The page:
Peer support is key to helping those with mental health issues

To the editor:

People with mental health challenges are statistically at a greater risk of committing crimes than the average person, but I don’t believe that is directly due to their mental health in most cases. Rather, it’s when untreated mental health challenges lead to poverty, homelessness, self-medication through drugs and alcohol, and the like, that people with these challenges become much more likely to get into trouble with the law.

I don’t use the term mental health “challenges” to be politically correct. I use it because these people thinking and behaving differently than what we consider to be the actions of a “normal” person shouldn’t lead to them being labeled as having an illness. They just think and behave differently, and that’s not necessarily a bad thing. It can be a strength sometimes.

Our town has many peer support groups for those struggling with alcohol and drug usage. Support groups for mental health are a real thing, too, but our town currently has very few of them. I don’t think mental health support groups in a town our size can be too focused. We don’t have the population for that. Instead, it is my (unprofessional) opinion that we need mental health support groups focused on what I would call “root” challenges, such as anxiety and depression. For some, these are their mental health challenge(s). For those with a more complex diagnosis, these are quite often a prominent symptom.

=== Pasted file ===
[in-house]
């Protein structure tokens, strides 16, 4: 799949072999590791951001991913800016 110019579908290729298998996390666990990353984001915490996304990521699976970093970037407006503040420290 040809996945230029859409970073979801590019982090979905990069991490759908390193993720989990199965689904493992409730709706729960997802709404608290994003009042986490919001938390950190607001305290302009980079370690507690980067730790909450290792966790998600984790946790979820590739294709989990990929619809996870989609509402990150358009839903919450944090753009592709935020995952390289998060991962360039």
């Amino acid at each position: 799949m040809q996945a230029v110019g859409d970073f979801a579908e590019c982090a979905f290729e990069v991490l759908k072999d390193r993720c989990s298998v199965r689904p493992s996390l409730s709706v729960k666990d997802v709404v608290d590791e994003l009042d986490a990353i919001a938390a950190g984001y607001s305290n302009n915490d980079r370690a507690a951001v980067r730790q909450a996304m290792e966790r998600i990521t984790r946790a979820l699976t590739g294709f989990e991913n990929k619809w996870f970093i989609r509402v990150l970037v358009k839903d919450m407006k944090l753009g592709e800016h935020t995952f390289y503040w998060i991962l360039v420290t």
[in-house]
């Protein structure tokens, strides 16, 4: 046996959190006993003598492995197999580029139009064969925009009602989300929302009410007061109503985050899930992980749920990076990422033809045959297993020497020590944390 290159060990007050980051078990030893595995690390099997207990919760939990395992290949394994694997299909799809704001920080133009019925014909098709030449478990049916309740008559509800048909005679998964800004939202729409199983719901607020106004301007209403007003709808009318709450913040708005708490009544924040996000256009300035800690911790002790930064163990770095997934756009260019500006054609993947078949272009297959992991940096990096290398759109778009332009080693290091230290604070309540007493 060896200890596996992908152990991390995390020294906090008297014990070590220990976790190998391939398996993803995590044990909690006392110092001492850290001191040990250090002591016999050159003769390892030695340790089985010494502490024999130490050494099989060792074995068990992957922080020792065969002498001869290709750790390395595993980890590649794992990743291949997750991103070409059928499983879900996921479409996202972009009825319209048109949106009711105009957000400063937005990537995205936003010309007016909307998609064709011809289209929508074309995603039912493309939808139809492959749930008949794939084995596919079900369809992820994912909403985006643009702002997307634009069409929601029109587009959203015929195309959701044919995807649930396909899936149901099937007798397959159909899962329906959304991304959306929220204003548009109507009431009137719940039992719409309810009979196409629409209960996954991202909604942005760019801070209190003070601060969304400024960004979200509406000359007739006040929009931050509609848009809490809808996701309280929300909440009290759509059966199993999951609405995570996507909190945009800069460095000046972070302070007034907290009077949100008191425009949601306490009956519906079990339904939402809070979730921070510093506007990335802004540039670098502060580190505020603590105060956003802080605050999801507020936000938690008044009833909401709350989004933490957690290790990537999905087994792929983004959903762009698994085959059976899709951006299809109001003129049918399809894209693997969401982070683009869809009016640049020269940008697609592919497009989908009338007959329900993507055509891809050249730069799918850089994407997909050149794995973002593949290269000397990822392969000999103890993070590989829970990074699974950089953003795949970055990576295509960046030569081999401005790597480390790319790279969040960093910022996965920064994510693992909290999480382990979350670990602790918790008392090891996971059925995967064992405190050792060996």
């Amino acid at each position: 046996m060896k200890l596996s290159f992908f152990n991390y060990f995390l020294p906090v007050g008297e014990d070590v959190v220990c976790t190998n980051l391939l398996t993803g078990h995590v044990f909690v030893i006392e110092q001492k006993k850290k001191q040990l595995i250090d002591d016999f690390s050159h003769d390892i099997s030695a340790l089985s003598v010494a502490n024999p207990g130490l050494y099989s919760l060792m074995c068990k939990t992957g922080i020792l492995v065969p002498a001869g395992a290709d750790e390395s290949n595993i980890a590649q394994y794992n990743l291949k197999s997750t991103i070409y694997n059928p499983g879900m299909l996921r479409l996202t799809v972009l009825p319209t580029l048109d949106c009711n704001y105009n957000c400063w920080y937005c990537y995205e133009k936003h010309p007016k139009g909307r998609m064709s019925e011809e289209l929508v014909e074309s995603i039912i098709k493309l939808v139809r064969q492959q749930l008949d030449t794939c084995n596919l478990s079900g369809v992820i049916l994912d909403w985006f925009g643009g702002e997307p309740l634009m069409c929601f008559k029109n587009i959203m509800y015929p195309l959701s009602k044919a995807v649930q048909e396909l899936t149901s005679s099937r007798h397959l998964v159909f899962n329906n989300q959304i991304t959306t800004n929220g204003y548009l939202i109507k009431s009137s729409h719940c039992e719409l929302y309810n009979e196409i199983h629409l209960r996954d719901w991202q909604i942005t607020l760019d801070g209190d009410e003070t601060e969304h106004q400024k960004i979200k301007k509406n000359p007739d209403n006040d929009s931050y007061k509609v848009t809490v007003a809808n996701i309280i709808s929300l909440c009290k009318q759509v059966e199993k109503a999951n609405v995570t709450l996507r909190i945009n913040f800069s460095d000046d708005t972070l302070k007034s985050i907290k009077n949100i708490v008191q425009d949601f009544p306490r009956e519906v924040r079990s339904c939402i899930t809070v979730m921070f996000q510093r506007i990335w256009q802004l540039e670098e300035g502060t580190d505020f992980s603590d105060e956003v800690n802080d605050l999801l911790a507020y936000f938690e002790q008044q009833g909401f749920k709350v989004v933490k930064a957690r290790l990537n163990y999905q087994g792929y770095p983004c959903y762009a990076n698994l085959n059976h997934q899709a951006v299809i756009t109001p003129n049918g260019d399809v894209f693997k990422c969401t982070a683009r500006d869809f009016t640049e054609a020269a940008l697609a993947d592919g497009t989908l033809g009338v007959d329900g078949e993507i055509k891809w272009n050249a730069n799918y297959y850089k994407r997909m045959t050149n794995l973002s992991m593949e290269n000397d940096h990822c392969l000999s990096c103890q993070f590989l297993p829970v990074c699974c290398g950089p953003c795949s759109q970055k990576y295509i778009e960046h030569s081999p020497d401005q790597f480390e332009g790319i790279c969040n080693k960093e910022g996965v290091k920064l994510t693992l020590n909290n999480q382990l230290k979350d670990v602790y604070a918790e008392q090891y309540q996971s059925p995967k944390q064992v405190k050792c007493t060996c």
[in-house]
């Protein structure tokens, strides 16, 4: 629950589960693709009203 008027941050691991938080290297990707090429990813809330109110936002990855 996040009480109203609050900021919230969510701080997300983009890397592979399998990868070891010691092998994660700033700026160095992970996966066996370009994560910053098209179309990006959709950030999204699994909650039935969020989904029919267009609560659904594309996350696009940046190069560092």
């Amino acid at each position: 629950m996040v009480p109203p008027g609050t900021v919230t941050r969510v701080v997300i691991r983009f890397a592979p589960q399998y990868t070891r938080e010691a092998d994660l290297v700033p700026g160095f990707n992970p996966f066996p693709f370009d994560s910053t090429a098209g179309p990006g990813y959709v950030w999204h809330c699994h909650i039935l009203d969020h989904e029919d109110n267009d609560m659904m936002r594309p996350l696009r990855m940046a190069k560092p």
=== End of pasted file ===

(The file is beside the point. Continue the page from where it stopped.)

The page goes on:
What I’m proposing can be done at the local level, and it need not be super expensive. In theory, the highest expense would likely be the rental of facilities for meetings. A template for this type of group may well exist that we can import to our town. If it doesn’t, our town has numerous mental health professionals that could help design such an organization. If they can get the model right in Fort Dodge, Iowa, it could spread to other towns across the state, and maybe even farther.

To repeat, I believe the association of mental health directly to criminal activity is largely a stigma. What I’m proposing is a quality of life initiative first, with a reduction of crime being a potential side effect. Peer support groups are not a replacement for professional help and/or medication, but they could be a great supplement to those types of treatment.

I will be working hard for these peer support groups in the near future. If this initiative doesn’t gain traction, raising awareness of online options for finding peer support is probably the backup plan.

Justin Myers

Fort Dodge


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